V6 still not supported

Michael Thomas mike at mtcc.com
Fri Mar 18 19:15:29 UTC 2022

On 3/18/22 1:23 AM, borg at uu3.net wrote:
> Yes, you are right. And gradually IPv4 was improved and fixed.
> We learned how to defend L2. CIDR was added (with should be thing
> from the begining instead of netmasks, but who could forsee...)
> And in case of IPv6 it seems that all that experience was throwed out
> of window. Design was much different that IPv4, adding new issues.
> I have feeling that IPv6 was made by people who were NOT running networks.

I really don't see why people think it's so different that v4. To me 
back then it mostly seemed like v4 with bigger address. ND was just 
ARPv2 and SLAAC was an alternative to bootp. DHCP didn't exist, nor 
IPsec, nor NAT. What else does an ipv6 host need to implement?

My theory is that the real problem is that hardware switching arrived 
before v6 and vendors didn't want to implement it because of cost. That 
gave a great excuse for why providers couldn't deploy v6 which they 
didn't want to do anyway.


> The big question is, what we can do that to fix IPv6 problem.
> I have no clue at all.. Im personally biased against IPv6.
> ---------- Original message ----------
> From: Michael Thomas <mike at mtcc.com>
> To: nanog at nanog.org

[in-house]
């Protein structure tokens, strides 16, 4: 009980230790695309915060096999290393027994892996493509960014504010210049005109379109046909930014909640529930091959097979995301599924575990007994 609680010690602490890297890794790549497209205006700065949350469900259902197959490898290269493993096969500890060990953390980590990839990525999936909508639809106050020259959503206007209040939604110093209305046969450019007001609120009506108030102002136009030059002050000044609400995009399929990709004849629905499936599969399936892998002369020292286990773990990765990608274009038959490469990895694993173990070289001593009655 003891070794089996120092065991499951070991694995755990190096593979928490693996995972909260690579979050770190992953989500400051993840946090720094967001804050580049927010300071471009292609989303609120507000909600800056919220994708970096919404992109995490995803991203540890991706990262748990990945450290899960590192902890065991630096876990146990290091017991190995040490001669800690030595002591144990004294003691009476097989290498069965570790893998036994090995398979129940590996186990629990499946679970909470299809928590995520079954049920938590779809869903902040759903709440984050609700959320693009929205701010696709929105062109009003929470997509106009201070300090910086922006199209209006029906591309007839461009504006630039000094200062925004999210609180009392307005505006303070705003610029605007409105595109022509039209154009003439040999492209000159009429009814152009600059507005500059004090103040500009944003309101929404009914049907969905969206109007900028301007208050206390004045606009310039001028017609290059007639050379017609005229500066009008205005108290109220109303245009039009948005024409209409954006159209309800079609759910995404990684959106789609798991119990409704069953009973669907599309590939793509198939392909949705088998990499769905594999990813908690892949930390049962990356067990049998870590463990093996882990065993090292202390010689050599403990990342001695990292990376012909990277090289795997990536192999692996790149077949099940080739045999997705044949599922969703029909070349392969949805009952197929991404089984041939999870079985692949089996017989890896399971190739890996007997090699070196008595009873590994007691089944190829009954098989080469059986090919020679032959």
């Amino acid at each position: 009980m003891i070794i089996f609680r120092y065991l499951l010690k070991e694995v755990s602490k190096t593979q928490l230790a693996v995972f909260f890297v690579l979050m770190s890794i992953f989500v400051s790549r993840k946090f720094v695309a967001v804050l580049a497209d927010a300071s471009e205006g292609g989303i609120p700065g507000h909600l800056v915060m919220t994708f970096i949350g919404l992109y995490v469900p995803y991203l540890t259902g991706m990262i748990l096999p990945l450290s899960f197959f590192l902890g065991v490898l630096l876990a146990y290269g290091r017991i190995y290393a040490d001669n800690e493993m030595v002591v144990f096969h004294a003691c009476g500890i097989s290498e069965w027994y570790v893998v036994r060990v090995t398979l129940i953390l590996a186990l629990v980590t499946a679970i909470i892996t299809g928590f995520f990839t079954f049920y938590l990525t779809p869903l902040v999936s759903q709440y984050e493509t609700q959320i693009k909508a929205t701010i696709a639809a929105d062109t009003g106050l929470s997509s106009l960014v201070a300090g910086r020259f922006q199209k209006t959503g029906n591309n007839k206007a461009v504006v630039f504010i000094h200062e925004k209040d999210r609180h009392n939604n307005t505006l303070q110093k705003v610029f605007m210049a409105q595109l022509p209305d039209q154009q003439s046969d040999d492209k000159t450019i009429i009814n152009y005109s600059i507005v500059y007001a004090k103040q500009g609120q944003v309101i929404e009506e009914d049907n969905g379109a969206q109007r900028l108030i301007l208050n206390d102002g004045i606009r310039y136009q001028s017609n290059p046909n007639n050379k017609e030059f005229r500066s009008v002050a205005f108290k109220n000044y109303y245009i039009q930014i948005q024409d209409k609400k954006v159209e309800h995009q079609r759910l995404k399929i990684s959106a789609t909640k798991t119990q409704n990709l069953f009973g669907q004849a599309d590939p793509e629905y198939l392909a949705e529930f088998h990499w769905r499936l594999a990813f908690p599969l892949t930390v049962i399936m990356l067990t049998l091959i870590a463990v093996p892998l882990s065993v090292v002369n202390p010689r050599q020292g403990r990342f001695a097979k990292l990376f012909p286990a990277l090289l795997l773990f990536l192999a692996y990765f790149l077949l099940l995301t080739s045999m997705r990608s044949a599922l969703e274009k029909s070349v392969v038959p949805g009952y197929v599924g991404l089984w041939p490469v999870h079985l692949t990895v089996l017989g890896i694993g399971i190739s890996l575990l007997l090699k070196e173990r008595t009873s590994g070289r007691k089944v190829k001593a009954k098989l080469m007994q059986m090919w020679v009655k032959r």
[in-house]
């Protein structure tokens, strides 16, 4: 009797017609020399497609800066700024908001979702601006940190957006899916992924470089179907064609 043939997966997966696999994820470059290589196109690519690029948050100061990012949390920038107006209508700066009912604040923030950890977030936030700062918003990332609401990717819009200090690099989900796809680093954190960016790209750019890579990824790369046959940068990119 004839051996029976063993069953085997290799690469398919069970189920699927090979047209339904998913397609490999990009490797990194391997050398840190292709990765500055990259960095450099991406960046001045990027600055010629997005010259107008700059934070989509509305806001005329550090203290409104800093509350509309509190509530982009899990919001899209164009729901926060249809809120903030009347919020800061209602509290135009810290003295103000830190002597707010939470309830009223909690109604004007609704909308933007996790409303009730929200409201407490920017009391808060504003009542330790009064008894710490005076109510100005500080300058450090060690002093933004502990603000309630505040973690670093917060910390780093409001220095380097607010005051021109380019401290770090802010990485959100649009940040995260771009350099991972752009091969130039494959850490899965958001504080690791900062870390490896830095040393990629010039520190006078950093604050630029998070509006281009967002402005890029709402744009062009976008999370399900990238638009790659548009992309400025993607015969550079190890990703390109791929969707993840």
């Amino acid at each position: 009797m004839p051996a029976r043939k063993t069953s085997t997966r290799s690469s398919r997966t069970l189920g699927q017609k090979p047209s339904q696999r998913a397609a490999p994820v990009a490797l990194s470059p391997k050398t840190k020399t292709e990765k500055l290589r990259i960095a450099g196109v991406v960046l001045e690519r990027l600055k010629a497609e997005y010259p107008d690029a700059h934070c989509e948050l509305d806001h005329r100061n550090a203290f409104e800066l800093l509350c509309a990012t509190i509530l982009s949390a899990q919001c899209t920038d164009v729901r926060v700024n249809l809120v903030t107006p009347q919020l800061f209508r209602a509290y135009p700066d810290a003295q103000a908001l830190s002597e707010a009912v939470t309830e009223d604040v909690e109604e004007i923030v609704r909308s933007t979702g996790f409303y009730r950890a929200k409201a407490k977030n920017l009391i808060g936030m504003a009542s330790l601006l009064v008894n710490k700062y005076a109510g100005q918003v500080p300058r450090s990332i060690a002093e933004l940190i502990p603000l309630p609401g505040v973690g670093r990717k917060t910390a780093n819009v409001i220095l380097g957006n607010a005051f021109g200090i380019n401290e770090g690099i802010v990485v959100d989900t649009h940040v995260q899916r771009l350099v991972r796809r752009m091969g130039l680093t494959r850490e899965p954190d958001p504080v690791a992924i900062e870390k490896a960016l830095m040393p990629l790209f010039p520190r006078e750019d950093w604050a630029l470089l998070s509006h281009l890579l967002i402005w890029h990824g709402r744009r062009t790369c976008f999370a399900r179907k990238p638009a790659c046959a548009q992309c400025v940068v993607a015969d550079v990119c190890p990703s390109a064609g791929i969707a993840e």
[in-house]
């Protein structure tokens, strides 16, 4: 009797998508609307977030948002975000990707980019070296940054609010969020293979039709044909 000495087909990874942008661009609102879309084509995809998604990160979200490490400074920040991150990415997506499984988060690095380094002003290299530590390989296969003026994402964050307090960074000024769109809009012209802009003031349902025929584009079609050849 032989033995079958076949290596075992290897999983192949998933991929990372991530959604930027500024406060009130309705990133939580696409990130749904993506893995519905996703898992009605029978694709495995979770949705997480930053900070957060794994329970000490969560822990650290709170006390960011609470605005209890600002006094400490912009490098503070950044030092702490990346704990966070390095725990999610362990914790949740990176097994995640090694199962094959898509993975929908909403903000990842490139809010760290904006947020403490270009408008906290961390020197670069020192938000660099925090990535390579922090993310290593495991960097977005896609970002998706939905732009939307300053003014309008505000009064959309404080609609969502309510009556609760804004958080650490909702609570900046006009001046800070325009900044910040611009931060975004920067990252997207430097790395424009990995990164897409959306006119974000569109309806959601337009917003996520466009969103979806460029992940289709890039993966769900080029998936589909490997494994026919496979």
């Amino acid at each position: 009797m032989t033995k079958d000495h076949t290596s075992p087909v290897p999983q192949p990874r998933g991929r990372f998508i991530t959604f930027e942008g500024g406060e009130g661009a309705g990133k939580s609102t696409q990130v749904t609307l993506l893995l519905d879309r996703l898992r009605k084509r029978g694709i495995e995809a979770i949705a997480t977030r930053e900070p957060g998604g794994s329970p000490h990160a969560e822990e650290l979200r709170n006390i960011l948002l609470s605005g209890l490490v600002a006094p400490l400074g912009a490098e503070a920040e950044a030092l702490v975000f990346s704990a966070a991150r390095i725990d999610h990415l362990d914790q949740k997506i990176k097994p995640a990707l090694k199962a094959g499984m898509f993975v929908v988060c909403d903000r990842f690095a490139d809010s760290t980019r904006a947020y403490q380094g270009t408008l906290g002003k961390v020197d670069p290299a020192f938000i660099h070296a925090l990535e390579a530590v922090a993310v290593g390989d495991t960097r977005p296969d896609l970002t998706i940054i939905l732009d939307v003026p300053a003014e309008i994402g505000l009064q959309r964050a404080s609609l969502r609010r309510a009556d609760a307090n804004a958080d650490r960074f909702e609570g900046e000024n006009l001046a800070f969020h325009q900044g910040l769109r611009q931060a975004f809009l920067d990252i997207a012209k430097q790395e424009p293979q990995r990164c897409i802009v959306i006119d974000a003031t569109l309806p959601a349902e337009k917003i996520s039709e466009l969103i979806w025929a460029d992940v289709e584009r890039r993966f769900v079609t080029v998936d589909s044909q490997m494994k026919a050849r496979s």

> Subject: Re: V6 still not supported
> Date: Thu, 17 Mar 2022 18:52:32 -0700
> On 3/17/22 3:30 AM, borg at uu3.net wrote:
>> It seems team developing IPv6 had ONE way of doing things,
>> with is actually recipe for disaster. Why? Because they were building an IP
>> protocol. Something that will be using globally by ALL networks around.
>> Not some local IOT (useless) shit used here and there.
>> Thats why such IP protocol should be follow KISS concept and flexibility.
>> Some people have different vision how to run network. And because
>> Inter-net is an AS to AS network they should have right to do so.
> As somebody who designed IoT things back when v6 was being designed, my only
> question was whether it would get deployed, not whether it was too complex. It
> was honestly a lot easier than a completely new protocol stack like appletalk or
> netware.
>> In my opinion all that crypto stuff should be put layer upper because
>> crypto is hard, very hard and can get obsolete quickly.
> I don't see what the OS layer has to do with anything. An operating system that
> doesn't get patches is even worse than app level code that doesn't.
>> Its same about other weird things embedded into IPv6 that probably
>> should go layer up. And now people wonder why IPv6 adoption is crap and
>> there is high resistance. IPv4 made mistakes too, but hell, it was the first.
>> It seems all the market needed was IPv4 with bigger address space.
>> Instead of delivering it, some contraption has been created trying to solve
>> non-existant (or already fixed) problems.
> There were tons of things that were slapped onto IP that were basically
> experimental like ARP and bootp. CIDR didn't even exist back then.
> Also: security, for example, was not an already fixed problem. Far from it.
> Mike

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